Stress is not an illness but, if experienced for a prolonged period, can result in psychological illness such as anxiety, depression or physical symptoms such as headaches and, if particularly severe, it is thought to be able to contribute to physical illnesses such as high blood pressure or heart disease and susceptibility to frequent minor illness. Developing coping strategies such as taking exercise and finding ways of relaxing can help combat the effects of stress. Regrettably people experiencing stress often adopt negative coping strategies such as drinking too much alcohol and caffeine, skipping meals and smoking, all of which can compound the problem.
At an organisational level stress can result in deterioration of morale, performance and staff turnover. Sickness absence due to stress can cause a domino effect where increased workload due to sickness absence of a colleague can in turn lead to increased workload pressures and stress in other members of the team.


All county councils have a confidential counselling service for employees of which there should be details in your place of work.

Teacher Support Network – 
They have confidential helplines, online coaching and tips for managing stress in the workplace – well worth a look!

National Well Being Programme – this is recommended by the Teacher Support Network and involves a confidential online survey for ALL staff which generates a report form which you can devise an action plan. Costs vary according to number of staff. You can get more information from:

Examples of ways of improving staff well being

Do you have any tips you could send us?

There are links here to a series of well being newsletters that are produced 12 weekly by HOE in Northamptonshire. Please feel free to download and tweak to use.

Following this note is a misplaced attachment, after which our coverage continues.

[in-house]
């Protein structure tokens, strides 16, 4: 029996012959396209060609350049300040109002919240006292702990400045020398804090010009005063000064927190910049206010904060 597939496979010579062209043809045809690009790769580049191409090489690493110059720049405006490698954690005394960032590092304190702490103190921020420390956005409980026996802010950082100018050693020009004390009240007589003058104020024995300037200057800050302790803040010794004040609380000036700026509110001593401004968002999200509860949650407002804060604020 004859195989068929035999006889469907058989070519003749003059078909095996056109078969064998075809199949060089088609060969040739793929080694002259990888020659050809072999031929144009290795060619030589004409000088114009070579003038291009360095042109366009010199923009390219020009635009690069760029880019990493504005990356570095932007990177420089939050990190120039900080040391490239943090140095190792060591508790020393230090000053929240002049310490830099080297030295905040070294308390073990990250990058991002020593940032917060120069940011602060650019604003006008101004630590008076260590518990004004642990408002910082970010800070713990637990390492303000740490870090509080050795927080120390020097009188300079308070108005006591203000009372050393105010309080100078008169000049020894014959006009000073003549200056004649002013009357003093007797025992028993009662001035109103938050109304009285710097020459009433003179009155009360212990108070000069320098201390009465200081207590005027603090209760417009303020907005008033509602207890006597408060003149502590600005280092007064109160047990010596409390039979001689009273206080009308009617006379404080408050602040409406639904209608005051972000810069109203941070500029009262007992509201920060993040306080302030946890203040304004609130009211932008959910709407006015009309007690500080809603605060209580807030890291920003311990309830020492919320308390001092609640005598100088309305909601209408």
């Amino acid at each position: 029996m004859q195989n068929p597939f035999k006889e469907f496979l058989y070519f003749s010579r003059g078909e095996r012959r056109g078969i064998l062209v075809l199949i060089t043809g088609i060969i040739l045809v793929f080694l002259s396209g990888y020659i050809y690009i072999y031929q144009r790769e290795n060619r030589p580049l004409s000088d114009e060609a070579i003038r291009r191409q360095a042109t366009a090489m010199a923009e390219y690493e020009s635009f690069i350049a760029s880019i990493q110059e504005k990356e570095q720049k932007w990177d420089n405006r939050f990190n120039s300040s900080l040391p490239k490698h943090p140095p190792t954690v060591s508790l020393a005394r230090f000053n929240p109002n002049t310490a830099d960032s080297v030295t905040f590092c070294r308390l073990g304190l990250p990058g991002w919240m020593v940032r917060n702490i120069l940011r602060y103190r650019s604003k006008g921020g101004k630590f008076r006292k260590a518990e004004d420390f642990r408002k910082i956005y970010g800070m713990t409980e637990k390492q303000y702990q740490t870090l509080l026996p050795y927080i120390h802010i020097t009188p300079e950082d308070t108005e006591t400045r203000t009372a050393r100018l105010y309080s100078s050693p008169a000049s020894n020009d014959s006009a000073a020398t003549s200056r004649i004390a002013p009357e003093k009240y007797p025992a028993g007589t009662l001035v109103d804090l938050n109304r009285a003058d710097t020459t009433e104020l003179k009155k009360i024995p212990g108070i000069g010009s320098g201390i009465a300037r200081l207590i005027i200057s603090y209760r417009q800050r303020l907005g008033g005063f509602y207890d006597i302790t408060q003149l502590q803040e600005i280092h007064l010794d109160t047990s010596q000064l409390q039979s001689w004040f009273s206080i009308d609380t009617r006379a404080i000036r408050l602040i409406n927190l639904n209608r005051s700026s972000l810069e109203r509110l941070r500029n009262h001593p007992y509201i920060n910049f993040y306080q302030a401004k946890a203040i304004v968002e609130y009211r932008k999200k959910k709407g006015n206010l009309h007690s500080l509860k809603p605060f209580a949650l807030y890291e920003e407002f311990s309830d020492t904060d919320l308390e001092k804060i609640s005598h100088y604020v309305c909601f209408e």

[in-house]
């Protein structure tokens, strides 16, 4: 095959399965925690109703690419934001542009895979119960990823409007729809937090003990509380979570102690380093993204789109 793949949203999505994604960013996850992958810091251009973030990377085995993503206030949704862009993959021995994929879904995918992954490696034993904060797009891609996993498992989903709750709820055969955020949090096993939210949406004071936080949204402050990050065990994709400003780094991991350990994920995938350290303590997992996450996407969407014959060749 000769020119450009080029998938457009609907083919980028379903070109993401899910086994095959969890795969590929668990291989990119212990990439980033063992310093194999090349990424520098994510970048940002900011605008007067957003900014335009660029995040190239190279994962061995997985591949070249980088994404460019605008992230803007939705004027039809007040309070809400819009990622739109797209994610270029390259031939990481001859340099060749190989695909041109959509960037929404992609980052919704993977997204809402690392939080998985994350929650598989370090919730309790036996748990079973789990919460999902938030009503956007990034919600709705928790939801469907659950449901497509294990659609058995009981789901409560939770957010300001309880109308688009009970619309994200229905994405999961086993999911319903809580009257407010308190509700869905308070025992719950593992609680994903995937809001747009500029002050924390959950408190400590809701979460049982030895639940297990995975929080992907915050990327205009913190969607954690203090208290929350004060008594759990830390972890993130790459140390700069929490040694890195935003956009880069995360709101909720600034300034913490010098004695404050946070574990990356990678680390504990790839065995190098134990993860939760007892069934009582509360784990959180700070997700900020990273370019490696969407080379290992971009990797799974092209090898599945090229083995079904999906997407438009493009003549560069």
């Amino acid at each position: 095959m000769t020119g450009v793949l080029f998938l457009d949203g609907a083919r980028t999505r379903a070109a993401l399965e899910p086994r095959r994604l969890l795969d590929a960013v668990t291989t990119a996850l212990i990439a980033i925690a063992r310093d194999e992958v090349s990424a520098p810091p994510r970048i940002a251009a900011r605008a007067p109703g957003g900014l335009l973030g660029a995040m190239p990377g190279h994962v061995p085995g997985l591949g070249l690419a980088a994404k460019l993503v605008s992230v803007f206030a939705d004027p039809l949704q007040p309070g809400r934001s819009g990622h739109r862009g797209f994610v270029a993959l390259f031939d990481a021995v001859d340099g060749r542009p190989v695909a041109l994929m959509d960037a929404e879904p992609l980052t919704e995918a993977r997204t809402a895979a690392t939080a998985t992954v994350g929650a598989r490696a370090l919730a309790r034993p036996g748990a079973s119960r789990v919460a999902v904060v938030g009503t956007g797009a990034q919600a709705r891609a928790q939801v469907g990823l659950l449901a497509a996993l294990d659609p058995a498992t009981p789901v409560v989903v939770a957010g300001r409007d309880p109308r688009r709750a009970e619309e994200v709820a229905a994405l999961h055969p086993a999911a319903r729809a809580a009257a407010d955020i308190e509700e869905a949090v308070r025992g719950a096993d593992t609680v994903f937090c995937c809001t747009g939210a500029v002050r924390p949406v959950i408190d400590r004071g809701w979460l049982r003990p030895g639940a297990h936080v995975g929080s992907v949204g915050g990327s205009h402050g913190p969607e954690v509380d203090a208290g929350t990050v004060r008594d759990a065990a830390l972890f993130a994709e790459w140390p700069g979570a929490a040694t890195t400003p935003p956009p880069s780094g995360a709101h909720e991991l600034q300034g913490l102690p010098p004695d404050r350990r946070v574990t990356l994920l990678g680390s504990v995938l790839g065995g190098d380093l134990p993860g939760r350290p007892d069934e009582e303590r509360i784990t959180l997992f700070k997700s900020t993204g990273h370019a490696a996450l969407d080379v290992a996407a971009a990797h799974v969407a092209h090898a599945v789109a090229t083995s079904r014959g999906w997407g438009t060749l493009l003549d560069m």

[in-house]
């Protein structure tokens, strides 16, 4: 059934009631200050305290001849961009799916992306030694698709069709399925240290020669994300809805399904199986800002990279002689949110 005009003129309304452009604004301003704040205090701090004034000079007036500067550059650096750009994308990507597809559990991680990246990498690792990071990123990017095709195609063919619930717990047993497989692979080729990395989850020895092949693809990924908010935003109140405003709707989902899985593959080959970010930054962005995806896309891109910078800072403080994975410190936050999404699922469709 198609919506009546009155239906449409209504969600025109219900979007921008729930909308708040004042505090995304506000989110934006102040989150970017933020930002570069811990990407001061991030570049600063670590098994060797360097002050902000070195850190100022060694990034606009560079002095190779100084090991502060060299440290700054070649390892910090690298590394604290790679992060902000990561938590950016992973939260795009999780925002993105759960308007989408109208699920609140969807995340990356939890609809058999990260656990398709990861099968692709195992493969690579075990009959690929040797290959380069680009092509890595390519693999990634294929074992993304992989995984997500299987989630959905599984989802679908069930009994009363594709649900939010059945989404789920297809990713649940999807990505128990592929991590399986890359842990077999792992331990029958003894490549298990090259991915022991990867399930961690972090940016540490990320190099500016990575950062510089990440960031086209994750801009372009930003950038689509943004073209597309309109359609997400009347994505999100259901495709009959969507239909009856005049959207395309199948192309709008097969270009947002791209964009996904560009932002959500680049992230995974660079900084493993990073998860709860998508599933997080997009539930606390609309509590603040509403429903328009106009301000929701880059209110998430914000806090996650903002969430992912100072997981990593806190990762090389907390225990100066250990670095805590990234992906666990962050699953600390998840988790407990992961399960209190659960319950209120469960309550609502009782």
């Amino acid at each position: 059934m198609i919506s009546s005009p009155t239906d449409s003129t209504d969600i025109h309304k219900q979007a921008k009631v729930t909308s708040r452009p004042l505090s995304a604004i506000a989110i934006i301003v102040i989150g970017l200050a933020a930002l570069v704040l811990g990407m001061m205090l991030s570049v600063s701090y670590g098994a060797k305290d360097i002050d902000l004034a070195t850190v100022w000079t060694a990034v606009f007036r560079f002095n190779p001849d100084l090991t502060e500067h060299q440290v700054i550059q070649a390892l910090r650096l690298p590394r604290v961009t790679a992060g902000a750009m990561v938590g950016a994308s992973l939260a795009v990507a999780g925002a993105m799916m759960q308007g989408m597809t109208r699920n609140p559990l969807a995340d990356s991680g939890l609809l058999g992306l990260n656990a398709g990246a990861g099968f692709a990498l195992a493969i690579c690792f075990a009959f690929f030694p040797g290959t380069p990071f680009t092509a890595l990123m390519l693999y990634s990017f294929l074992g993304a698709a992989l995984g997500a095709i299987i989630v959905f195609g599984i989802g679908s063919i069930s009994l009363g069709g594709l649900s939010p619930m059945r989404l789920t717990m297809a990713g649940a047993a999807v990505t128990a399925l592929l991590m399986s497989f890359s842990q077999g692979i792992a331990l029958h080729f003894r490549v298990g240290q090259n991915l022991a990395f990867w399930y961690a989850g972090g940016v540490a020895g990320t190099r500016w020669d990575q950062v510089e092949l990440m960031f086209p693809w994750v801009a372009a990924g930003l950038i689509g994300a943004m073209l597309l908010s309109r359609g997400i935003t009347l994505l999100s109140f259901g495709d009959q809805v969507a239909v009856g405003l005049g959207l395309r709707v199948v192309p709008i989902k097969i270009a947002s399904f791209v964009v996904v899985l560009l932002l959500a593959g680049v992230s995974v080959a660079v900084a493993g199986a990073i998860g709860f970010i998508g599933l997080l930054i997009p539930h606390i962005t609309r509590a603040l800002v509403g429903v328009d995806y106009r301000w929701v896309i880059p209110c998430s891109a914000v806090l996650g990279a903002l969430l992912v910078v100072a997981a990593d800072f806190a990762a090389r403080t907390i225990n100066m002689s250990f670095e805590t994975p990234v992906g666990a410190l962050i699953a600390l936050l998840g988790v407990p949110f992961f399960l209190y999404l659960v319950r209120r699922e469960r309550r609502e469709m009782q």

WELLBEING NEWSLETTERS DATE Uploaded FILE - Click on the filename to download
Well Being Newsletter Issue 7
"Prepare for the Summer - Stress Proof your Health"
August 2012 Well Being Newsletter Issue 7.doc
Well Being Newsletter Issue 6
"Worklife balance: is it a pipe dream ..."
October 2011 Well Being Newsletter Issue 6.doc
Well Being Newsletter Issue 5
"87 ways to cope with stress ..."
Feb 2010 Well Being Newsletter Issue 5.doc
Well Being Newsletter Issue 4
"To do two things at once is to do neither ..."
Nov 2009 Well Being Newsletter Issue 4.doc
Well Being Newsletter Issue 3
"All staff have their own responsibilities ..."
June 2009 Well Being Newsletter Issue 3.doc
Well Being Newsletter Issue 2
"Deja Moo: The feeling that you've heard this bull before"
June 2009 Well Being Newsletter Issue 2.doc
Well Being Newsletter Issue 1
"Happiness is nothing more than good health and a bad memory"
June 2009 Well Being Newsletter Issue 1.doc

WELLBEING Information DATE Uploaded FILE - Click on the filename to download
Seven Steps for Managing Stress
Angela Cassidy is co-founder of Fabulous Inside and Out, providing 1-2-1 coaching and workshops that focus on helping people to make the most of their strengths and talents to overcome the challenges they face and achieve the goals they desire. She has over 15 years experience of consultancy and coaching with both private and voluntary sector businesses.
Nov 2009 Seven Steps for Managing Stress.doc